Grizzled foreign business veterans insist you need it, Chinese entrepreneurs boast they have it, and deal makers claim they can help you get it. In China guanxi makes the world go round: securing a business license, landing a distribution deal or even finding that coveted office space. Fortunes have been made and lost based on good or bad guanxi. In countless cases a positive outcome has been the result of befriending the right gatekeepers, relationships often built over long banquets and many bottles of expensive brandy.
Guanxi famously goes back thousands of years and is based on traditional values of loyalty, accountability, and obligation. The notion that if somebody does you a favor, you will be expected to repay it one day. When Mainlanders use the phrase among themselves, they are referring to a fluid network of cordial business obligations and debts. An interpersonal safety shield against the uncertainties of society at large. An institutionalized version of “you scratch my back, I’ll scratch yours.” But increasingly many expatriate players feel the potential pay-off is not worth the endless schmoozing and back scratching. Inter-cultural socializing at a golf game or wine tasting goes only so far when trying to build relationships of any lasting value. A growing community of experienced, knowledgeable international experts even maintain that guanxi is increasingly ineffective, expensive and ultimately counter-productive in modern China.
Until the mid 2000’s China’s commercial laws were still in the middle of it’s development. In that environment guanxi surely helped to ensure that bureaucratic decisions were favorable. No one disputed then the need for guanxi. The only issue was locating and subsequently building a relationship with someone who really had the connections to facilitate basic business transactions. In the last ten years however, China’s central government has been busily constructing a stronger legal system and a relatively transparent regulatory framework. In that more modern context is increasingly frowned upon.
That is why foreign businessmen in China often find themselves now caught between two opposing views on the guanxi issue. Locals steeped in the tradition still maintain it is the only way to get things done in China. Many others however believe that guanxi is an ultimately useless throwback to the old days when personal influence trumped laws and regulations.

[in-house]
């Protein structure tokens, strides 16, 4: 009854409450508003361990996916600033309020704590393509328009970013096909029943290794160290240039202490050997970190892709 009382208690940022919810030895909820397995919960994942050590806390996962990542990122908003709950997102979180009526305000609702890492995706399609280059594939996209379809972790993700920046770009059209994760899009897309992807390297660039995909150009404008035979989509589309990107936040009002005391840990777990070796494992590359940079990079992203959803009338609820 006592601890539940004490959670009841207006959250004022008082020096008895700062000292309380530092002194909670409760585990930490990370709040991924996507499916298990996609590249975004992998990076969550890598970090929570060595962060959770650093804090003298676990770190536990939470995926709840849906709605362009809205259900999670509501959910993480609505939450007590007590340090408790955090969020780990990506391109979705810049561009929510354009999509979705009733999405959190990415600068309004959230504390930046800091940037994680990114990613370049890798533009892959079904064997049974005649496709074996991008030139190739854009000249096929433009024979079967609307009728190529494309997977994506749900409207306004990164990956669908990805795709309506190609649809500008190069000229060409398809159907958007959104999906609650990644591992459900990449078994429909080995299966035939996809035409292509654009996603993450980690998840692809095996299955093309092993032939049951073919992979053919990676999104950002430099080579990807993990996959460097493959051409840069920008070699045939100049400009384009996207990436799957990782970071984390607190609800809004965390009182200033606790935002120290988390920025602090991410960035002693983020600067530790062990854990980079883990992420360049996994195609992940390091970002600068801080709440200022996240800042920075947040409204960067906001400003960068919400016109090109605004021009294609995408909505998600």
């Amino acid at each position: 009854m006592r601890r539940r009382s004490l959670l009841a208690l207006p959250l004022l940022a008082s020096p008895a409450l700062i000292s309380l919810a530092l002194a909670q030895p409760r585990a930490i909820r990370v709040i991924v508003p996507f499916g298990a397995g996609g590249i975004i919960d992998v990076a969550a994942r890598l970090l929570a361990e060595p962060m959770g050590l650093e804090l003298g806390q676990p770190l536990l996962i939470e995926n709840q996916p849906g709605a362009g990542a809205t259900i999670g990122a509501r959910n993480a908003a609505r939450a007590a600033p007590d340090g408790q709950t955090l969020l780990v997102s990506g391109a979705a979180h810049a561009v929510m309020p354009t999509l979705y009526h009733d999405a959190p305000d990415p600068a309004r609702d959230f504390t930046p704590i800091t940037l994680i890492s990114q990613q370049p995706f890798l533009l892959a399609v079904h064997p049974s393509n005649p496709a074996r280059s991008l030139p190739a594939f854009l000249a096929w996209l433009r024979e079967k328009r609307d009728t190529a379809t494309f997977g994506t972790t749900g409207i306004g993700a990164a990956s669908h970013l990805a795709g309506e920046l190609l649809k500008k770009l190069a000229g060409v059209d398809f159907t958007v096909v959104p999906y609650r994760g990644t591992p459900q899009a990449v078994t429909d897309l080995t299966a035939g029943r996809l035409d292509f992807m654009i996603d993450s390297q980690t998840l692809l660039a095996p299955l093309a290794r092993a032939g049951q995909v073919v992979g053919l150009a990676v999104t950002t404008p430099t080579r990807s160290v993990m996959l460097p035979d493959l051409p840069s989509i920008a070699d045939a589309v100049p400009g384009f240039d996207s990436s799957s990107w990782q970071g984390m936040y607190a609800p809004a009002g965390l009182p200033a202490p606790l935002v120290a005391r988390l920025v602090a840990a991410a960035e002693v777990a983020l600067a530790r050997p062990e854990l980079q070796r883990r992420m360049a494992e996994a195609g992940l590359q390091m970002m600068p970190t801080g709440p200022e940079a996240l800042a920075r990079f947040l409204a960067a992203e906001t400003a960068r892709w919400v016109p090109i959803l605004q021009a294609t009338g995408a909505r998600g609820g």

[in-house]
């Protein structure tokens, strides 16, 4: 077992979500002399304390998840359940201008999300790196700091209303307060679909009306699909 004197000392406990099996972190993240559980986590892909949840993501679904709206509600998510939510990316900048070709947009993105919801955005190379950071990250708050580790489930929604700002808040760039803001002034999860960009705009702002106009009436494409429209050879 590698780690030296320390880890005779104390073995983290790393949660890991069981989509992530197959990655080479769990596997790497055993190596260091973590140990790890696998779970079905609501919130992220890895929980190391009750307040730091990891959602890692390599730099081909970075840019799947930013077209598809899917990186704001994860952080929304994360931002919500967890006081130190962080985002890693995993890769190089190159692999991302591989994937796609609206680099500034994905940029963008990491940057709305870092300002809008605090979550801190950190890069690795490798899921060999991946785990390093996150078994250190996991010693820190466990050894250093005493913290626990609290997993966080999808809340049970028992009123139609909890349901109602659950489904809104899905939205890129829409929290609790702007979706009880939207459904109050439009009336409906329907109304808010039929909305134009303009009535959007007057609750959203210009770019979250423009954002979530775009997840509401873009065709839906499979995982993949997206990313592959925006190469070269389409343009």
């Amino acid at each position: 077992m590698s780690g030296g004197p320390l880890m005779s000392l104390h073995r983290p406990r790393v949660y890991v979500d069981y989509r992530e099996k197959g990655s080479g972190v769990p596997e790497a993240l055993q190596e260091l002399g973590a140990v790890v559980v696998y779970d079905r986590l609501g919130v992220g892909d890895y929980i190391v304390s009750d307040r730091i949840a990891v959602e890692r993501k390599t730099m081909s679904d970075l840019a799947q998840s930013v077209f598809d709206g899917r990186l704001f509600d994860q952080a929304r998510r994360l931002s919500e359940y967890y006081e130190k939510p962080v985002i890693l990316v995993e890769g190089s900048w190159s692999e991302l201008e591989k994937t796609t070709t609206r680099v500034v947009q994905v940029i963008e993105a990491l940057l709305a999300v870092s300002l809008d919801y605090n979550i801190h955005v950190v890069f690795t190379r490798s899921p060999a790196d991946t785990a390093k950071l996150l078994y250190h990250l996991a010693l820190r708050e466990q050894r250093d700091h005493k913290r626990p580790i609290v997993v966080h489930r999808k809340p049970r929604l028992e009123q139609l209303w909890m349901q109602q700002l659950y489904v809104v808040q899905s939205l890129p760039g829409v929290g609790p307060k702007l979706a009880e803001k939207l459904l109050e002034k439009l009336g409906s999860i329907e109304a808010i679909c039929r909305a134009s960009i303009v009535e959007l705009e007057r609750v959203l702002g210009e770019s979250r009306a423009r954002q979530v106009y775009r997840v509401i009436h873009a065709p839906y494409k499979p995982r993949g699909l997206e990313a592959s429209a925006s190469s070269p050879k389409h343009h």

So what is the reality? Is guanxi a mighty force that all business-people in China need, or is it a bridge to nowhere? As an information network guanxi is indeed extremely useful and powerful. An active web of plugged-in connections can alert you to people who are willing and able to help. Also, good contacts inside the government systems often still help to soften the impact of laws. Interpersonal connections still count.
As a magic wand though it is increasingly useless. Yes, guanxi can open doors, but it can -and will – bring many problems: -A chain is as strong as it’s weakest link. Any member of your guanxi network may be transferred, suffer under conflicts of interest or may otherwise be unable or unwilling to help you out – wasting precious time and money.
- When all you have is a hammer, all problems look like nails. You may end up rewriting your business plan because your guanxi connection leads you to a single type of resource or decision maker.
- Your guanxi network may easily lead to ultimate disaster. Westerners who encounter problems in China are rarely suffering losses at the hands of complete strangers. The people bleeding you dry are the very same ones who lured you in with promises of powerful connections and influential friends.
So guanxi can play a role in your Chinese negotiating, but you will have to decide what that role will be. Guanxi networks are great as information and networking resources. However, if you solely plan on using connections to explore the full business potentials of the Chinese market, then you certainly will encounter major difficulties. In the end any guanxi will prove to be extremely high maintenance, and if you think you can keep up your good Chinese relations with the occasional email or telephone call you will eventually learn you are the weakest link!
Anne Meydam & Peter Pronk